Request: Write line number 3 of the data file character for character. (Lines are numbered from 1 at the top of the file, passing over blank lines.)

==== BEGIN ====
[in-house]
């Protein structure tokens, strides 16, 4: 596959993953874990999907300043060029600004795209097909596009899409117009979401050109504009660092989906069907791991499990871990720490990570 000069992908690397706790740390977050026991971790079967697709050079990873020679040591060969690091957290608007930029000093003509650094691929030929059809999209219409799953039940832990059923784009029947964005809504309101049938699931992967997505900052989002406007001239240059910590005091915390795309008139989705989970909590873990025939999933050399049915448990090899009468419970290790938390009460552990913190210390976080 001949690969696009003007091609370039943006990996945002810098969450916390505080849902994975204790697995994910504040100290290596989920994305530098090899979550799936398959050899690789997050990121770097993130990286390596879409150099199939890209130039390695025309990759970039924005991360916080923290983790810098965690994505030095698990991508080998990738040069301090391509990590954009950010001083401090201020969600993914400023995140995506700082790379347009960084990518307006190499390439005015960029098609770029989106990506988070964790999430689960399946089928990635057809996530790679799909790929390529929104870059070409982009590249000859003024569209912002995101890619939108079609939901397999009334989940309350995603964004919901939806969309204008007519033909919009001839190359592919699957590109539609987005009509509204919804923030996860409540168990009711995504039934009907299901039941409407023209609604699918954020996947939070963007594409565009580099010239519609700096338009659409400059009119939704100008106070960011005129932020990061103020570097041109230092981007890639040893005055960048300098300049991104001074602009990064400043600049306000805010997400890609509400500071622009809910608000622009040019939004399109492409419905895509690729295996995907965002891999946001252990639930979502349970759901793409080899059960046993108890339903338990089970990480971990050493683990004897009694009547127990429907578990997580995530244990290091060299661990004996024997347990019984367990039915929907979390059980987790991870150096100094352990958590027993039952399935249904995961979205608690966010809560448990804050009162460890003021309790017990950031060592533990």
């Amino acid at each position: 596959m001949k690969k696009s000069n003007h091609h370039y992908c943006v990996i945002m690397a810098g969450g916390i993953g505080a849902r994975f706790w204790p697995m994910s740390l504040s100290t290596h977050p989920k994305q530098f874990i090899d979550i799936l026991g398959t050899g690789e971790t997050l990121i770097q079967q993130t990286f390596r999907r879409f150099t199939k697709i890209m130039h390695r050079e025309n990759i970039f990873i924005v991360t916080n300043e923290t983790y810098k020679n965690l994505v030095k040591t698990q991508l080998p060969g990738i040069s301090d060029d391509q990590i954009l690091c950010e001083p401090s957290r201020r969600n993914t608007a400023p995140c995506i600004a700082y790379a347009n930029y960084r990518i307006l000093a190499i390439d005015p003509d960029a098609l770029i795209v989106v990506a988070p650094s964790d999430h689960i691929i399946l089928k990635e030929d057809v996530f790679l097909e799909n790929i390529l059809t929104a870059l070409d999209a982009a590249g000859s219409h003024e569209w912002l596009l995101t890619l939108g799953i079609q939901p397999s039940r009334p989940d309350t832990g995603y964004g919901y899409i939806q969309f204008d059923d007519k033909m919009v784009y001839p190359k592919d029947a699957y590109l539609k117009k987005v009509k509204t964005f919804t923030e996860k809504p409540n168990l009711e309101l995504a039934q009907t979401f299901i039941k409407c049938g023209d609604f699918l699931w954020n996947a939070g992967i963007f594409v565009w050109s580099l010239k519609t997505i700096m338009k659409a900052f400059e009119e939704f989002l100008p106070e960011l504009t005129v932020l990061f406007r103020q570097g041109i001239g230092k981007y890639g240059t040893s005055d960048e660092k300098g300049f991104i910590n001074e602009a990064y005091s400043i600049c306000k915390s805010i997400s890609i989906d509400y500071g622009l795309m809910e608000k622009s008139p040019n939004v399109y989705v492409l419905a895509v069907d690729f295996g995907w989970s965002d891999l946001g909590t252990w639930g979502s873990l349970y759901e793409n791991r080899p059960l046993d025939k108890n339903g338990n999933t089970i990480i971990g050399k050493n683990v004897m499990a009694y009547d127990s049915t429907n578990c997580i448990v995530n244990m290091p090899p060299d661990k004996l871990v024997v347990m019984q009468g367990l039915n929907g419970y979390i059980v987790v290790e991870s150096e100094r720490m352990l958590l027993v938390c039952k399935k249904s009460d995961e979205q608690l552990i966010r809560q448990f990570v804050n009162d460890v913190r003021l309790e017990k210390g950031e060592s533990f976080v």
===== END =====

């Amino acid at each position: 596959m001949k690969k696009s000069n003007h091609h370039y992908c943006v990996i945002m690397a810098g969450g916390i993953g505080a849902r994975f706790w204790p697995m994910s740390l504040s100290t290596h977050p989920k994305q530098f874990i090899d979550i799936l026991g398959t050899g690789e971790t997050l990121i770097q079967q993130t990286f390596r999907r879409f150099t199939k697709i890209m130039h390695r050079e025309n990759i970039f990873i924005v991360t916080n300043e923290t983790y810098k020679n965690l994505v030095k040591t698990q991508l080998p060969g990738i040069s301090d060029d391509q990590i954009l690091c950010e001083p401090s957290r201020r969600n993914t608007a400023p995140c995506i600004a700082y790379a347009n930029y960084r990518i307006l000093a190499i390439d005015p003509d960029a098609l770029i795209v989106v990506a988070p650094s964790d999430h689960i691929i399946l089928k990635e030929d057809v996530f790679l097909e799909n790929i390529l059809t929104a870059l070409d999209a982009a590249g000859s219409h003024e569209w912002l596009l995101t890619l939108g799953i079609q939901p397999s039940r009334p989940d309350t832990g995603y964004g919901y899409i939806q969309f204008d059923d007519k033909m919009v784009y001839p190359k592919d029947a699957y590109l539609k117009k987005v009509k509204t964005f919804t923030e996860k809504p409540n168990l009711e309101l995504a039934q009907t979401f299901i039941k409407c049938g023209d609604f699918l699931w954020n996947a939070g992967i963007f594409v565009w050109s580099l010239k519609t997505i700096m338009k659409a900052f400059e009119e939704f989002l100008p106070e960011l504009t005129v932020l990061f406007r103020q570097g041109i001239g230092k981007y890639g240059t040893s005055d960048e660092k300098g300049f991104i910590n001074e602009a990064y005091s400043i600049c306000k915390s805010i997400s890609i989906d509400y500071g622009l795309m809910e608000k622009s008139p040019n939004v399109y989705v492409l419905a895509v069907d690729f295996g995907w989970s965002d891999l946001g909590t252990w639930g979502s873990l349970y759901e793409n791991r080899p059960l046993d025939k108890n339903g338990n999933t089970i990480i971990g050399k050493n683990v004897m499990a009694y009547d127990s049915t429907n578990c997580i448990v995530n244990m290091p090899p060299d661990k004996l871990v024997v347990m019984q009468g367990l039915n929907g419970y979390i059980v987790v290790e991870s150096e100094r720490m352990l958590l027993v938390c039952k399935k249904s009460d995961e979205q608690l552990i966010r809560q448990f990570v804050n009162d460890v913190r003021l309790e017990k210390g950031e060592s533990f976080v």